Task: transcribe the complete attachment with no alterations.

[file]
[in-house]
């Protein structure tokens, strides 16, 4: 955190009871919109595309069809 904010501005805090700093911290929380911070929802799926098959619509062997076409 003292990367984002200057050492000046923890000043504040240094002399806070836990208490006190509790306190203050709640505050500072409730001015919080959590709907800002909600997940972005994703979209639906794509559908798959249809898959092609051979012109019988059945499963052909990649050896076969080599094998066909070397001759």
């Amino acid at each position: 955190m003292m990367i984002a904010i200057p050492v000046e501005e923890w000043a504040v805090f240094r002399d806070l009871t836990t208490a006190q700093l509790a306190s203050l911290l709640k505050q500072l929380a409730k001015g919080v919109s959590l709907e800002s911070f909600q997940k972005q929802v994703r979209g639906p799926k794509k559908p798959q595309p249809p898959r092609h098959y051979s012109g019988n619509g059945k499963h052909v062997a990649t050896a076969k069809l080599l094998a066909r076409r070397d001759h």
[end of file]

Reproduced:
[in-house]
């Protein structure tokens, strides 16, 4: 955190009871919109595309069809 904010501005805090700093911290929380911070929802799926098959619509062997076409 003292990367984002200057050492000046923890000043504040240094002399806070836990208490006190509790306190203050709640505050500072409730001015919080959590709907800002909600997940972005994703979209639906794509559908798959249809898959092609051979012109019988059945499963052909990649050896076969080599094998066909070397001759």
């Amino acid at each position: 955190m003292m990367i984002a904010i200057p050492v000046e501005e923890w000043a504040v805090f240094r002399d806070l009871t836990t208490a006190q700093l509790a306190s203050l911290l709640k505050q500072l929380a409730k001015g919080v919109s959590l709907e800002s911070f909600q997940k972005q929802v994703r979209g639906p799926k794509k559908p798959q595309p249809p898959r092609h098959y051979s012109g019988n619509g059945k499963h052909v062997a990649t050896a076969k069809l080599l094998a066909r076409r070397d001759h």